On July 28th, 2020, we will be doing a system upgrade. On that date, you will receive an email to update your password. You will need your old password to complete this process.
From that date onward, your UserID for Beta Analytic will be your email address on file. If you need to update that email, please reach out to email@example.com
Raspberry ketone has long been used in the flavor and fragrance industry for its characteristic fruity aroma and more recently as a dietary supplement. Its scientific name is 4-(p-hydroxyphenyl)-2-butanone and it can either be extracted from raspberries or synthesized. Natural product analysis based on Carbon-14 testing is a useful tool for verifying whether raspberry ketone has been sourced from plant sources such as raspberries or is synthetic and derived from petroleum.
The amount found naturally in raspberries is very low, so synthetic routes are the more economical route. This incentivizes the substitution of the natural raspberry ketone with the synthetic version. Of the different synthetic routes, a common method uses 4-hydroxybenzaldehyde and acetone, both of which are cheaply produced from petrochemicals.
In the US, raspberry ketones are only approved as a food additive (21 CFR § 172.515). They are also sold as a dietary supplement. However, dietary supplements do not require U.S. Food and Drug Administration (FDA) approval.
There are stricter regulations in the European Union regarding raspberry ketones. They are approved in small amounts as a flavoring [Commission Implementing Regulation (EU) 872/2012, in compliance with EC 1334/2008]. Excluding use as flavoring, it is classified as a Novel Food (EC 258/97), and following a review in 2014 it remains unauthorized for use except for extracts prepared using water or 20% ethanol.
Natural product testing for raspberry ketone using the Carbon-14 method can differentiate between the natural extract from raspberries and the petrochemical-sourced synthetic. Given the low abundance of raspberry-sourced raspberry ketone, being able to authenticate natural source claims is important for manufacturers and suppliers.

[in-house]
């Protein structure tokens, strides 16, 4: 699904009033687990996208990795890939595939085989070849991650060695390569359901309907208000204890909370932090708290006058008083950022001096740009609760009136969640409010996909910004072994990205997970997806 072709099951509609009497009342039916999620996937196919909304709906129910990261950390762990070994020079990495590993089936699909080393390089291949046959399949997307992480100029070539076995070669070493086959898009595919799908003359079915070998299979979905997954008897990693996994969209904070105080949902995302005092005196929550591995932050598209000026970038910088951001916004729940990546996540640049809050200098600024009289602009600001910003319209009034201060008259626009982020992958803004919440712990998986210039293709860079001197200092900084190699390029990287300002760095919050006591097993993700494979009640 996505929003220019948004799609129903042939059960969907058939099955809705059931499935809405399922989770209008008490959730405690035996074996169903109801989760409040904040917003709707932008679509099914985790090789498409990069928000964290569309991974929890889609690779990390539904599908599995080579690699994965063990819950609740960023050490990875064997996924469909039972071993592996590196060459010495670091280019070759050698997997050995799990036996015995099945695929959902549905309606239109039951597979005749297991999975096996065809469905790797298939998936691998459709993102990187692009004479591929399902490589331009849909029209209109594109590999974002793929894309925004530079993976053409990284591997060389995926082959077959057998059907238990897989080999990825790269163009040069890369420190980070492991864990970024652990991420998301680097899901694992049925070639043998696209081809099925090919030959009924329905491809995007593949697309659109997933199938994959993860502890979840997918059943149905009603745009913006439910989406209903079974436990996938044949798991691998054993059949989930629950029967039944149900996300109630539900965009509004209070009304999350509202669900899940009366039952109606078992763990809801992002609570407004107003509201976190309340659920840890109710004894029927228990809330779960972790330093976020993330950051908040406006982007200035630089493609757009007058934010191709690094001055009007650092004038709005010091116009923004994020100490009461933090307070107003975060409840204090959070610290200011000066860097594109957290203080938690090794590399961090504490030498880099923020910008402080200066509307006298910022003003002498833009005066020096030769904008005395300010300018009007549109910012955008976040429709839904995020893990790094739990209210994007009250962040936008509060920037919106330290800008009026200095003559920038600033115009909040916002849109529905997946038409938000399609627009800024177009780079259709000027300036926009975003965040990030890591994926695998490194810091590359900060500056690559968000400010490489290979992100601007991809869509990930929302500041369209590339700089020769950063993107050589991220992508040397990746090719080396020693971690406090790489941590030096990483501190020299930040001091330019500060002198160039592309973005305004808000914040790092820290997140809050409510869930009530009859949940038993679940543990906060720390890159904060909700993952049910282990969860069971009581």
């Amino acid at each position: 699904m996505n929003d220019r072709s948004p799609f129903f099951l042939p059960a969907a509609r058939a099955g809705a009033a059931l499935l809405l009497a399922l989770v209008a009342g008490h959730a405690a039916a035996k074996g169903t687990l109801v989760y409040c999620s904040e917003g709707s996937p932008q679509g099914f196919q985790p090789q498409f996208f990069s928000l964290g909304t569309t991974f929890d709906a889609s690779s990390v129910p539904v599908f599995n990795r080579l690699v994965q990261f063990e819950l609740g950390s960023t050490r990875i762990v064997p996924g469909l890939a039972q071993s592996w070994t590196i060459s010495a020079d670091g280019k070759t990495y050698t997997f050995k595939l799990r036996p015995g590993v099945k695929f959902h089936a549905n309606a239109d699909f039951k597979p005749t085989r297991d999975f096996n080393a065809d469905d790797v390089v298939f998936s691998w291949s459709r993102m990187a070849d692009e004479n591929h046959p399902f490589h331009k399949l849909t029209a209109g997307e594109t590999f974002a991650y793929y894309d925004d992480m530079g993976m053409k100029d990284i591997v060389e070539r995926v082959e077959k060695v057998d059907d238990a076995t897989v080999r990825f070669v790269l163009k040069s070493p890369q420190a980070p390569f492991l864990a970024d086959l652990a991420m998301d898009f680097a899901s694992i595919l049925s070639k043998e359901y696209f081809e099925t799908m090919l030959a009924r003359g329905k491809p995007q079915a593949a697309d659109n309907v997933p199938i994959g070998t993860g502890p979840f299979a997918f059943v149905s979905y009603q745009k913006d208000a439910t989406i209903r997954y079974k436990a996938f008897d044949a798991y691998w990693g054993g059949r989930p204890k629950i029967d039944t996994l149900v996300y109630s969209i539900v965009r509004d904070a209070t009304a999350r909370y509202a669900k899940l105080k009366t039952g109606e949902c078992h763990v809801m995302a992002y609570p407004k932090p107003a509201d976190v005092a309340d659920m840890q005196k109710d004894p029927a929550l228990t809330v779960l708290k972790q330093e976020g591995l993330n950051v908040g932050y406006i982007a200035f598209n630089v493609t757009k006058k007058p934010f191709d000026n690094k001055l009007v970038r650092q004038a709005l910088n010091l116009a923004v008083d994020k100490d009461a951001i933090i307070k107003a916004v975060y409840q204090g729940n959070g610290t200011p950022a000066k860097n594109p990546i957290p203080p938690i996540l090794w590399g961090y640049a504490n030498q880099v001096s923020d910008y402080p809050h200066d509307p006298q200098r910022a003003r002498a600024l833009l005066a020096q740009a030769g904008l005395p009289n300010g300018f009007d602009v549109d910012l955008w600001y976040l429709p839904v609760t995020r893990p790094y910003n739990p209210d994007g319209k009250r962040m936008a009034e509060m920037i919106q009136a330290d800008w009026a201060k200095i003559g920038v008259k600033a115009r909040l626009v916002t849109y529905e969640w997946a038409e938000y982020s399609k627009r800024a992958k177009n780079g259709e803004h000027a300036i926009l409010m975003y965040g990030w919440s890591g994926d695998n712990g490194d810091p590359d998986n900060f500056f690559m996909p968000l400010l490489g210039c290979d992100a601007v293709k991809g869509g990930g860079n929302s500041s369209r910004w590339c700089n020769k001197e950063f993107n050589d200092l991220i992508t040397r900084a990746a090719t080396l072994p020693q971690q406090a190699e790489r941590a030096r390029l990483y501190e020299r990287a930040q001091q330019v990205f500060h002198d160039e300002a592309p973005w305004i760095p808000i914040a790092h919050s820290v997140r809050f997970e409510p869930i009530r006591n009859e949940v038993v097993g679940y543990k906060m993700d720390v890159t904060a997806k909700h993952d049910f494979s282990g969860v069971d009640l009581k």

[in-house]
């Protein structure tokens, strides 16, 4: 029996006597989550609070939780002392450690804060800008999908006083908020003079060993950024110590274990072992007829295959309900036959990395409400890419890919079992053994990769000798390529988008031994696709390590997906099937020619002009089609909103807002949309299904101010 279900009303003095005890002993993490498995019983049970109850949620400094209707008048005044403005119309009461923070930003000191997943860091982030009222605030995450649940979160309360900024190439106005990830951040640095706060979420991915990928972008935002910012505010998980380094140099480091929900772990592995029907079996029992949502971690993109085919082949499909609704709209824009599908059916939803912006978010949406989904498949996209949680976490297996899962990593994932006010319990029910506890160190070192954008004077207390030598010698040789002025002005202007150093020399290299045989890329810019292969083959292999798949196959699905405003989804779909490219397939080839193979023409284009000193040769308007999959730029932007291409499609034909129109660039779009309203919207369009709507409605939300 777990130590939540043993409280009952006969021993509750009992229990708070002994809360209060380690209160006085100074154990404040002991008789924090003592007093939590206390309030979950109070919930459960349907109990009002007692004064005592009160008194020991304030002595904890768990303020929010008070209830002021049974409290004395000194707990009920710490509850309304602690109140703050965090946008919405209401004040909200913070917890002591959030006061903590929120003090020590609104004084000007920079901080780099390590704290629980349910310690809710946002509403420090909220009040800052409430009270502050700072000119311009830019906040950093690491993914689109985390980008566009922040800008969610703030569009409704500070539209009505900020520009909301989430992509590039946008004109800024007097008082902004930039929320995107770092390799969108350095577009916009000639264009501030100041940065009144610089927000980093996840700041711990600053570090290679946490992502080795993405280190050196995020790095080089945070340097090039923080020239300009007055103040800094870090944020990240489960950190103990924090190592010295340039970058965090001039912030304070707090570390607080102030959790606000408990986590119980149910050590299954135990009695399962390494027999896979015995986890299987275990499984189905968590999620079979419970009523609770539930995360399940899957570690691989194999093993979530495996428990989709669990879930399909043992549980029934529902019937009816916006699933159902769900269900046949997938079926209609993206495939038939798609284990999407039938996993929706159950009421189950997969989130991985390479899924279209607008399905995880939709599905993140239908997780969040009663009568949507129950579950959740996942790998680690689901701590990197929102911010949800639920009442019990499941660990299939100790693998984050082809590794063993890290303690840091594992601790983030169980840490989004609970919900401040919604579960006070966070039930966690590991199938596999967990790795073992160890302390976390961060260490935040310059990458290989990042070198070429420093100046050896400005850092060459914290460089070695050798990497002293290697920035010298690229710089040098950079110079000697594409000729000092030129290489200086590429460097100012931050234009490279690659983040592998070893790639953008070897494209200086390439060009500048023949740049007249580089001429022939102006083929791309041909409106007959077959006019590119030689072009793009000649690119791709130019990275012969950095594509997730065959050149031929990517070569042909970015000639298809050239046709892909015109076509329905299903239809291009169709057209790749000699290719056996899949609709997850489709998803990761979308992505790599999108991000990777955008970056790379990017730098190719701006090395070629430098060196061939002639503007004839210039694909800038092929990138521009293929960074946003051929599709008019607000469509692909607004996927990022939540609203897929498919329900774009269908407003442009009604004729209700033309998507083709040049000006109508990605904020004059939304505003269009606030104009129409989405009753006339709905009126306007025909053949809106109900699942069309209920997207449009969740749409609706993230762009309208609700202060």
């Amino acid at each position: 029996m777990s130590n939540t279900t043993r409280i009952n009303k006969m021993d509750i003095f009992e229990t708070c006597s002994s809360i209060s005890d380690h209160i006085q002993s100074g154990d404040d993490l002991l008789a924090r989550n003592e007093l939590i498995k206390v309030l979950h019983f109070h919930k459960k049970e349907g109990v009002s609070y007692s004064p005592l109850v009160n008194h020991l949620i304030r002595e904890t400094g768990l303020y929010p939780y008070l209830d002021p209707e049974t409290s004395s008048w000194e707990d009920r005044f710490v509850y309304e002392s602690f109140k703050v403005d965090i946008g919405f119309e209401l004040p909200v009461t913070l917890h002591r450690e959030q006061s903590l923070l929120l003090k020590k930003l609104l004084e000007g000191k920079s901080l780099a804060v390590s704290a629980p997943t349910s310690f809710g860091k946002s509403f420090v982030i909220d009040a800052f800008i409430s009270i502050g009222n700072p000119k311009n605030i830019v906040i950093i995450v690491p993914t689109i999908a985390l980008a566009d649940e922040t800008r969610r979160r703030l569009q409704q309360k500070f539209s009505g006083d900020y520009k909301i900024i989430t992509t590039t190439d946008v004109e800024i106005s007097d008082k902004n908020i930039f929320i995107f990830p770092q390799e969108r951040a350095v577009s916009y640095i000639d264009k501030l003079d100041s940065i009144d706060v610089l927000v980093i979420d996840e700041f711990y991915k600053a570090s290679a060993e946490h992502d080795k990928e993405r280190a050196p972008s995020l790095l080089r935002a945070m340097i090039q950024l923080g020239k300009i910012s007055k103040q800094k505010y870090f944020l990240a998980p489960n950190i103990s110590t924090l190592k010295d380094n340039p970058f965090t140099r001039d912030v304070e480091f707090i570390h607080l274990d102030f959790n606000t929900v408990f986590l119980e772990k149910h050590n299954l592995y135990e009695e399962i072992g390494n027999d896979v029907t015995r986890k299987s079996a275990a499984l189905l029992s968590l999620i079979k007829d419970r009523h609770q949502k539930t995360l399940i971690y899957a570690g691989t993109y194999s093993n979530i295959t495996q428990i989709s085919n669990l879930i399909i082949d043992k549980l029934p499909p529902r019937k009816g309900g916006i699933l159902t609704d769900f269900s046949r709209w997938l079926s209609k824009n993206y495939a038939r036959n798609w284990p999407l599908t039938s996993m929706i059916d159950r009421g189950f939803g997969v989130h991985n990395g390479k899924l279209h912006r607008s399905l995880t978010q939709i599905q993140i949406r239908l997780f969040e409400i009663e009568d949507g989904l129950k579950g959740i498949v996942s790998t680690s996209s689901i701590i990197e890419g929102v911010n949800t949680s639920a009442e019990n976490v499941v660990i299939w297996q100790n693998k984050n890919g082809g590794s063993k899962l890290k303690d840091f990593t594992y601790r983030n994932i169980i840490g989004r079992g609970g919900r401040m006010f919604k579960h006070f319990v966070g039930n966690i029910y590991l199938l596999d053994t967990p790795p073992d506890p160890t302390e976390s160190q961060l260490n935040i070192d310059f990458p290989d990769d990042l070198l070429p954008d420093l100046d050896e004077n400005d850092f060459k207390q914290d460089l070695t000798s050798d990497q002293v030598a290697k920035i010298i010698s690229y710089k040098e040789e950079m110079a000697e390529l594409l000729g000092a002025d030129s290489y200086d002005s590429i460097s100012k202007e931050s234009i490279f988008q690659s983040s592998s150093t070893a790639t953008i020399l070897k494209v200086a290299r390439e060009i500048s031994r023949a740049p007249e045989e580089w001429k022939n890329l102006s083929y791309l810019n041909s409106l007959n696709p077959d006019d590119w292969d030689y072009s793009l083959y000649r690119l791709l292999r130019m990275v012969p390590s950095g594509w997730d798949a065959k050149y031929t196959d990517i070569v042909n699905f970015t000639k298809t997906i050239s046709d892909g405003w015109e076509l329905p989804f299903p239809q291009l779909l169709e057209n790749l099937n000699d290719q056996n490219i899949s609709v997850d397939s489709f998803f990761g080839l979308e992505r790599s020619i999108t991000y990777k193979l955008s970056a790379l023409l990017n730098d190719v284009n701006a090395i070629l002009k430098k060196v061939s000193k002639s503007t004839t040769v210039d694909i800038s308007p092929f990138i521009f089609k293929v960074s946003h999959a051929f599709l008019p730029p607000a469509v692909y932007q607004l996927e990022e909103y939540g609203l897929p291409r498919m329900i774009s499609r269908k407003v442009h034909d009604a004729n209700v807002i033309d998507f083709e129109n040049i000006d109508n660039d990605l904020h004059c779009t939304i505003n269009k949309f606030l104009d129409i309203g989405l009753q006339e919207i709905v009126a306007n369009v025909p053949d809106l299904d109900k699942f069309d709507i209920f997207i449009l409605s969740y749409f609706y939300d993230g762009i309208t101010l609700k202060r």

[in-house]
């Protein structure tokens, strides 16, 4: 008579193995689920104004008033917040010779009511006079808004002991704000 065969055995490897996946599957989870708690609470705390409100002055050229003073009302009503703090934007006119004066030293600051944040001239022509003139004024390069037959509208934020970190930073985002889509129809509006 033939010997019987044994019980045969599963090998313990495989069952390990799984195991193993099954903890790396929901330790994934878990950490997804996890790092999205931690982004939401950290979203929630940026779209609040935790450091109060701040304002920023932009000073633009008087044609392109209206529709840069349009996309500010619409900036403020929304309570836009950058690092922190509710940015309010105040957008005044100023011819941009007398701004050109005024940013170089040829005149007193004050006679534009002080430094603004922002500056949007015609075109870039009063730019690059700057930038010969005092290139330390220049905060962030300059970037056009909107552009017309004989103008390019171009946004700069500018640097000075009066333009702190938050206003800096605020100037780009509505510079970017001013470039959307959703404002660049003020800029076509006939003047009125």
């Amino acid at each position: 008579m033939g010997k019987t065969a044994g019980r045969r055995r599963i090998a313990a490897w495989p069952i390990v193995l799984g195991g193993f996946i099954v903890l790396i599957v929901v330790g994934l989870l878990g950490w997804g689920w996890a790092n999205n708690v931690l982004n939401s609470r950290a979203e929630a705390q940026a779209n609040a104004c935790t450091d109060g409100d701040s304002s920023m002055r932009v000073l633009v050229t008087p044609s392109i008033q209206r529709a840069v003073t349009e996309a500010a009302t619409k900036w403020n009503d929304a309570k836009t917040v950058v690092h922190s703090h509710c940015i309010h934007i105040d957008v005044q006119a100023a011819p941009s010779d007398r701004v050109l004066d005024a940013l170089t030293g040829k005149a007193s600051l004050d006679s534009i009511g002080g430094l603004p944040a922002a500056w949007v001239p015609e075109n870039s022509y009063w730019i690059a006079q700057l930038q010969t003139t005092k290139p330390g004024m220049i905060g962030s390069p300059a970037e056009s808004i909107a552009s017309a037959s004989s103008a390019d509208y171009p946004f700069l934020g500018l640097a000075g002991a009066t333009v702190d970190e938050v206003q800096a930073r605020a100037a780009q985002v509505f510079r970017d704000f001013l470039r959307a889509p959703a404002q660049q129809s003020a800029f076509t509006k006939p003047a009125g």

Measuring the Carbon-14 will show the biobased content of the material. Living beings like plants have a known Carbon-14 content, whereas petroleum and its derivatives have none. Carbon-14 testing is therefore able to distinguish between biobased and petrochemical-sourced raspberry ketone.
ISO 17025-accredited Beta Analytic provides natural product testing in line with analytical standards ASTM D6866 and ISO 16620-2 8.3.2: biobased carbon content as a fraction of total organic carbon or total carbon. Results can be accessed 24/7 along with QA reports and sample photos. For prices and turnaround time inquiries, please contact Beta Analytic or call a local forwarding office.
Chemical Book. n.d. p-Hydroxybenzaldehyde. Available at https://www.chemicalbook.com/ChemicalProductProperty_EN_CB6446138.htm#Production%20method (accessed July 2017).
Commission Implementing Regulation (EU) No 872/2012 of 1 October 2012 adopting the list of flavouring substances provided for by Regulation (EC) No 2232/96 of the European Parliament and of the Council, introducing it in Annex I to Regulation (EC) No 1334/2008 of the European Parliament and of the Council and repealing Commission Regulation (EC) No 1565/2000 and Commission Decision 1999/217/EC Text with EEA relevance. (2012) OJ L 267/1–161.
FEMA Flavor and Extract Manufacturers Association. n.d. 4-(p-hydroxyphenyl)-2-butanone. Available at https://www.femaflavor.org/flavor-library/4-p-hydroxyphenyl-2-butanone (accessed July 2017).
Food and Drugs. (2017) 21 C.F.R. § 172.515.
Food Standards Agency. n.d. Unauthorised novel foods, Available at https://www.food.gov.uk (accessed July 2017).
Hoelderich, W.F. and Ritzerfeld, V. (2015) Preparation of a raspberry ketone precursor in the presence of rare earth oxide catalysts. Applied Catalysis A: General 504, 654-663.
Regulation (EC) No 258/97 of the European Parliament and of the Council of 27 January 1997 concerning novel foods and novel food ingredients. (1997) OJ L 43/1–6.
U.S. Food and Drug Administration. (2017). What You Need to Know about Dietary Supplements. Available at: https://www.fda.gov/food/buy-store-serve-safe-food/what-you-need-know-about-dietary-supplements (accessed December 2017).
Upadhyay, M. (2014) Raspberry Ketones [letter] (accessed July 2017).